Spinach recall
As you may have seen in the media, there has been a recall of baby spinach products sold in Costco stores in NSW, Victoria and the ACT. The affected products are isolated to a single brand with use by dates from 16 December 2022 up to and including 28 December 2022.

Food Standards Australia New Zealand (FSANZ) has issued a formal recall notice. AUSVEG has made contact with the grower impacted by the recall, as well as FSANZ and NSW Health in relation to this recall.

AUSVEG has been reassuring Australian consumers that they can have confidence in all other spinach and leafy salad products that are currently available for sale on retail shelves, which are unaffected by the recall.

AUSVEG will continue to liaise with all relevant authorities and key stakeholders as the issue unfolds, and will make further announcements if the issue escalates further.

Supply and Pricing
Coming into the last week before Christmas the concerns of shortages and increased vegetable prices is creating media attention and consumer interest.

The average price for all vegetables has actually declined to the lowest price we have seen in the last 12 months. This does follow a period of high pricing due to severe weather events and shortages that have been pushing prices up over the past 12 months. The total volume of vegetables has also increased, which is expected given we are entering  the peak summer harvest period. The increased volume of supply also contributes to the decreased cost.

However, not all vegetables have followed this trend.

Due to the relentless flooding and rain, the soft ground has meant many growers have been unable to get crops in or out, leading to crop loss and waste (see Figure 1). One of the biggest impacts has been on potatoes. The flooding will cause shortages and high prices into 2023.

Potatoes are receiving the highest price the market has seen in over two years, and roughly 10,000 tonnes less production than there was this time last year.

Overall, there is weaker consumer demand for fresh produce as consumers look to cheaper options including frozen goods. The reduced domestic demand may impact 2023.

Figure 1. Crop loss/waste on Australian horticulture farms, 2021-22. ABARES 

Around 17 per cent of Australian horticulture farms that experienced crop loss in 2021–22 reported that a lack of labour was one of the primary causes for the loss. However, most farms that lost crops in 2021–22 (82 per cent) indicated that environmental factors were the primary cause, with most of this loss occurring pre-harvest and largely outside of their control.

Since our last update on November 25, the price of some core inputs has been reduced, however they are still largely elevated since pre-2020 prices (see Figure 2).

From December 2020 to December 2022, Crude Oil has increased 23.6 per cent, Urea 127.8 per cent, and DAP 157.5 per cent.




Figure 2. Three core inputs in horticulture production.

Who would have thought something so simple has the potential to be the undoing of the supply chain? The shortage could prevent the delivery of food, groceries, and medicines to retailers over the Christmas period.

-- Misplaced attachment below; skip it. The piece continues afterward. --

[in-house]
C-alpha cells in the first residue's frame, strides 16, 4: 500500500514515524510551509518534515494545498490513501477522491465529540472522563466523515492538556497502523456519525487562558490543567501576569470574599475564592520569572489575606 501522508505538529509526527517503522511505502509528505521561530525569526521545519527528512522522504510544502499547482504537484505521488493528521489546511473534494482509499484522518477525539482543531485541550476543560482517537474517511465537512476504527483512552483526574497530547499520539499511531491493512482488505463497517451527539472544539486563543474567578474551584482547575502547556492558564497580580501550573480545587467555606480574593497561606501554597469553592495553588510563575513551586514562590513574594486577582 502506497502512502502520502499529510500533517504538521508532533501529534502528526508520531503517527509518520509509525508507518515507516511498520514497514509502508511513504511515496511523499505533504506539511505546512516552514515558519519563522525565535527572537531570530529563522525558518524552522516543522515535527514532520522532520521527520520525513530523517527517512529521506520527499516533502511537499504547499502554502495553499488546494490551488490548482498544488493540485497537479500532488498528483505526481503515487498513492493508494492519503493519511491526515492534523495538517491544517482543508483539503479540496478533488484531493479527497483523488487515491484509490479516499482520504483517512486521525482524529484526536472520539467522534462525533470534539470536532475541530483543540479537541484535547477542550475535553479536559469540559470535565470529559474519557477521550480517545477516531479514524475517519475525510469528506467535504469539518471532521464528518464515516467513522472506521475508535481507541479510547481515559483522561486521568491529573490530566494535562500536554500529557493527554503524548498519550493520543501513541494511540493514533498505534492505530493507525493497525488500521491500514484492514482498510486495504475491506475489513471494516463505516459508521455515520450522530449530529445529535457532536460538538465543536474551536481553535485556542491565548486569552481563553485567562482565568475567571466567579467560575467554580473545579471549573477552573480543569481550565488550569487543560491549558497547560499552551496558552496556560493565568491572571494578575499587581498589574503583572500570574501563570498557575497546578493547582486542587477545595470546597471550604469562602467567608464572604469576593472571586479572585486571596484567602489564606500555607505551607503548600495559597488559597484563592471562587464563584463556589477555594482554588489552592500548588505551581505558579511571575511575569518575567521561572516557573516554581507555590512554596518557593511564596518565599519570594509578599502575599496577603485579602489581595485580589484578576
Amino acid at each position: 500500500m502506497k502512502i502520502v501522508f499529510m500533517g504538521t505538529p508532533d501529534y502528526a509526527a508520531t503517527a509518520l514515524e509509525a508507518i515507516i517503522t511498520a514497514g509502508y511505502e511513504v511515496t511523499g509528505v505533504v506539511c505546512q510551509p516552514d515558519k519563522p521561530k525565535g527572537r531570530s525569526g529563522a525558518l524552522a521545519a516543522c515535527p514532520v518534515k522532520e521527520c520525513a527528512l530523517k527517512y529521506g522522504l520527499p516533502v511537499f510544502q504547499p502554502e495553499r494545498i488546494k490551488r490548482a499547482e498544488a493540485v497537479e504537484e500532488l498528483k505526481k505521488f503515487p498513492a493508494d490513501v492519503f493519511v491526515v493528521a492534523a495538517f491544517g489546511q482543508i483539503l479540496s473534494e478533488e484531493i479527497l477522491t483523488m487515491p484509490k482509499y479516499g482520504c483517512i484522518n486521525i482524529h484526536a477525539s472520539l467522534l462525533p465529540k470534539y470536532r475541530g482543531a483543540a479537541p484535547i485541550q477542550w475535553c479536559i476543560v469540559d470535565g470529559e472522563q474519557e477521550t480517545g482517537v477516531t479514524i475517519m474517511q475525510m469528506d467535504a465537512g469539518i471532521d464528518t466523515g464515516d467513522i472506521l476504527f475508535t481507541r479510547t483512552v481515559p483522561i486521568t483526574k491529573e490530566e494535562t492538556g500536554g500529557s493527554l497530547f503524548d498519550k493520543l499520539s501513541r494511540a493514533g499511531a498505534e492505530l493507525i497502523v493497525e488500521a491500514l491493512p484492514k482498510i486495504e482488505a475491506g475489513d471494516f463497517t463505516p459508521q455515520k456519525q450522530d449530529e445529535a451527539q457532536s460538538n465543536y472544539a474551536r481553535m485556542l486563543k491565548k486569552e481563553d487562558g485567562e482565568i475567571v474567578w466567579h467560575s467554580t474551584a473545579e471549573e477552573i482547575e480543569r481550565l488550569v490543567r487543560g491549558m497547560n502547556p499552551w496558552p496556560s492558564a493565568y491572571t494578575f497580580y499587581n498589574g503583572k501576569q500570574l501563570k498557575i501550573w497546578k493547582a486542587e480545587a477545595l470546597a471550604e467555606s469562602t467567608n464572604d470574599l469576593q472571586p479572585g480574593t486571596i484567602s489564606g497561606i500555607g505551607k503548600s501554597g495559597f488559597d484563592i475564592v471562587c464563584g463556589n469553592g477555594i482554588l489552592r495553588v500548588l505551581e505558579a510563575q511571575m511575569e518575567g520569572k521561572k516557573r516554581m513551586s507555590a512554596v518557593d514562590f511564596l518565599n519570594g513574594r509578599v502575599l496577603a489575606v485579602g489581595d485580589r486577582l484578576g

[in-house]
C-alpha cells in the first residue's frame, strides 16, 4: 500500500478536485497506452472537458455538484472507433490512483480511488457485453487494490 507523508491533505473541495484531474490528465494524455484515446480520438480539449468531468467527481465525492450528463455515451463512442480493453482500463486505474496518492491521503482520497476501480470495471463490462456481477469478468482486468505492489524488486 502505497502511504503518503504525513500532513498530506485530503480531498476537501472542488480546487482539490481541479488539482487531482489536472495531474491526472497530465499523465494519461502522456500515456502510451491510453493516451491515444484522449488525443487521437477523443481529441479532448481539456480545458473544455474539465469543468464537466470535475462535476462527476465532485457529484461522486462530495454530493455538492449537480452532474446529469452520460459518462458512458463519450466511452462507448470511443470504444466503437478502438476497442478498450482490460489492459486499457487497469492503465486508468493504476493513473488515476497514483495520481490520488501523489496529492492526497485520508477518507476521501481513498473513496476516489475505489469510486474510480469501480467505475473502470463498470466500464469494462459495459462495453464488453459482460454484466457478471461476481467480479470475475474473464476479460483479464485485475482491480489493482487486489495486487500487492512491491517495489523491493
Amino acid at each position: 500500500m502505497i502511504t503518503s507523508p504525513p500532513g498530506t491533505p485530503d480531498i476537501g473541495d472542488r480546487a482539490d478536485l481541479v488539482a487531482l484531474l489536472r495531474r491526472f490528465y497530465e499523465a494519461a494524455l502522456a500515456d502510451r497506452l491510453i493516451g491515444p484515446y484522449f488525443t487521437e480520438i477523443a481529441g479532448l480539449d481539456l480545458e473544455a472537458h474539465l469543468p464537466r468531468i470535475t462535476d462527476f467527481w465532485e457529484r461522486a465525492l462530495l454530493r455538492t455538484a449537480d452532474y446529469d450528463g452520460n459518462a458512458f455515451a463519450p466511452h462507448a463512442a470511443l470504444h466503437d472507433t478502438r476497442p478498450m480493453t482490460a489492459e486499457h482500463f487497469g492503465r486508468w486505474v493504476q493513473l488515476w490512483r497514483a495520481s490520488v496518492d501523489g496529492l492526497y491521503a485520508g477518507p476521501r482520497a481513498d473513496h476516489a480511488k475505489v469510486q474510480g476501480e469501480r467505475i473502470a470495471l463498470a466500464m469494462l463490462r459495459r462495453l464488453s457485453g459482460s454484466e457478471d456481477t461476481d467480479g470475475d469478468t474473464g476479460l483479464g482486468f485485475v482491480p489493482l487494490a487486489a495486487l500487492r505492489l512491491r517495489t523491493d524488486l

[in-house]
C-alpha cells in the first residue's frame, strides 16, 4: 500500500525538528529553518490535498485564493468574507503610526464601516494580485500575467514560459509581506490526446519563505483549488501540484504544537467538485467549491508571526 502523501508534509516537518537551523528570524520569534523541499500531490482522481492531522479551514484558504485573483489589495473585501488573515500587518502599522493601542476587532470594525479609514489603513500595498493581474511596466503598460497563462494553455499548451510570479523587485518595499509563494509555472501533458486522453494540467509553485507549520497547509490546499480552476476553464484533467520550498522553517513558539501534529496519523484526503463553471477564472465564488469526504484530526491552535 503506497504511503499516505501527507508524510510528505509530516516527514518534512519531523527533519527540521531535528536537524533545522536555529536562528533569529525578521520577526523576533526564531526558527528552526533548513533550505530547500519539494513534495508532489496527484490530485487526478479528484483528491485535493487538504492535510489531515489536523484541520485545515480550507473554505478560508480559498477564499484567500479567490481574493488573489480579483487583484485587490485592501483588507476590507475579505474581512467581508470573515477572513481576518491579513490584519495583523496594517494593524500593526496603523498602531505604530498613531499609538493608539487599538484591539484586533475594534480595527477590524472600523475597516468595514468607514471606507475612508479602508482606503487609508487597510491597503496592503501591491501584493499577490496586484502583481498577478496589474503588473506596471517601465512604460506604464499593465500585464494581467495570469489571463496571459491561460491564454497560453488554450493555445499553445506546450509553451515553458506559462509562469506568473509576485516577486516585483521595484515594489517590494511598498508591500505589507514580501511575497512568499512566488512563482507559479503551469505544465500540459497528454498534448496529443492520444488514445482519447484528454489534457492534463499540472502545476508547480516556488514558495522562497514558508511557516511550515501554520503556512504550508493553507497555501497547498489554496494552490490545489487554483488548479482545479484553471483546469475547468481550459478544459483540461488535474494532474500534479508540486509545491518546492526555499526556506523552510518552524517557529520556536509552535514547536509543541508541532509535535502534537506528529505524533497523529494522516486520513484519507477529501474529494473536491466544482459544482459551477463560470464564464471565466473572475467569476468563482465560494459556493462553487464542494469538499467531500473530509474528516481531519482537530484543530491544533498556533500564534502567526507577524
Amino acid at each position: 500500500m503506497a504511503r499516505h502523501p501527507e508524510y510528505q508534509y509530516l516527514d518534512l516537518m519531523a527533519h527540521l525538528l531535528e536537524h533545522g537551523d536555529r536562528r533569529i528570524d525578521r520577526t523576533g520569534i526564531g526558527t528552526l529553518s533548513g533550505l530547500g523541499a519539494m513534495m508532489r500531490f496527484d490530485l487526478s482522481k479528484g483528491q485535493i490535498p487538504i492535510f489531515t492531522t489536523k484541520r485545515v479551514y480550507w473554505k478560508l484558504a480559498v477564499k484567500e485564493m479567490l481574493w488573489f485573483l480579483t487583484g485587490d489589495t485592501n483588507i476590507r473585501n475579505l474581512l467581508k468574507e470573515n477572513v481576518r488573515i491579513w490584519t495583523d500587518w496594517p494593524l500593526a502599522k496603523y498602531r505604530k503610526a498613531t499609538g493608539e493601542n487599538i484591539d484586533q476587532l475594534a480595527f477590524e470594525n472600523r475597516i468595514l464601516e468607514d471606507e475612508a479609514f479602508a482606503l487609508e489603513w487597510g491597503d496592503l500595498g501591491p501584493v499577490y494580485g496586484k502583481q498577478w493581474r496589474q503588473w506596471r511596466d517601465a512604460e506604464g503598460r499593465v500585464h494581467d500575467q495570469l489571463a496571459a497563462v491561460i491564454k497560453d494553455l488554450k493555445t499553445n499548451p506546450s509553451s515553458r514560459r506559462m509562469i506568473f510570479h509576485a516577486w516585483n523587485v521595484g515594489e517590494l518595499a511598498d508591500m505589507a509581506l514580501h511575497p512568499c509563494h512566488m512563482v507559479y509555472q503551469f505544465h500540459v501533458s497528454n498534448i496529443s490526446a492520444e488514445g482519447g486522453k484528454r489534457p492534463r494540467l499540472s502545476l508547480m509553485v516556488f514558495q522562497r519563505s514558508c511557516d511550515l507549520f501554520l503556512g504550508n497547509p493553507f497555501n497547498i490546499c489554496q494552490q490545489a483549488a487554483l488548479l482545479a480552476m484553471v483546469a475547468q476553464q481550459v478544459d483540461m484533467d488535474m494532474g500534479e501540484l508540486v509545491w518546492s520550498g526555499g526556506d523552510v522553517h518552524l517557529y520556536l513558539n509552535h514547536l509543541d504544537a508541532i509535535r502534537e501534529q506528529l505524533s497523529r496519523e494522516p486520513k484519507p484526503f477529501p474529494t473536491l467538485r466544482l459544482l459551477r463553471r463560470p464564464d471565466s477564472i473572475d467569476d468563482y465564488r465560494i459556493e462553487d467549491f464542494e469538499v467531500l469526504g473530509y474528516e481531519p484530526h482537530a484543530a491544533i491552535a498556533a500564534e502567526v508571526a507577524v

At Christmas there are more goods moving around the country so the need for pallets increases. With increased goods moving around the country there is increased demand on the national pallet pool. Many pallets are not fit-for-purpose due to overuse and are taking too long to repair further reducing the pool.

This is yet another uncontrollable challenge growers face in getting their goods to market.

Industry has raised the alarm with the federal government, the ACCC, and the Office of Supply Chain Resilience in fear of the looming pallet shortages.

There is blame being cast on CHEP, the world’s largest pallet supplier, for failing to invest to increase pool of pallets, despite that demand has been rising for years. CHEP has said they have invested $100m to increase the pallet pool in Australia.

Stockpiling, timber shortages and prices have also added to the pallet shortage, compounded by a shortage of workers who also make and repair the pallets.
The ABARES insights report has shown that among all the workforce shortages, horticulture production has increased. Around 40 per cent of growers brought in machinery to replace workers where possible, while others altered crop plantings for a longer peak harvest.

Another change growers made was to increase the hours worked by the existing workforce. ABARES said that “around 27% of Australian horticulture farms in 2021–22 had their employees working longer hours on average compared to previous years, with these farms employing 35% of the Australian horticulture workforce.”

Large horticulture farms experienced the greatest loss in labour over the last three years and also experienced the most difficulty recruiting workers. Permanent labour (excluding family members) decreased by 31 per cent (10,000 workers).

WHMs are returning!

As at 11 November 2022, over 106,000 working holiday makers have arrived in Australia since 15 December 2021 (the week the borders opened to fully vaccinated WHMs). There are currently 93,600 still onshore in Australia. Before the borders closed there were approximately 137,000 WHMs in Australia.

Since the border re-opening the Department has granted nearly 161,200 working holiday maker visas both onshore and offshore. There are nearly 73,500 WHMs offshore who are able to travel to Australia immediately. With winter encroaching on the northern hemisphere there is some evidence to suggest in recent weeks that WHM numbers are increasing.  Should these visa holders not decide to come to Australia it is important to understand what the drivers were so that these can be addressed for the future.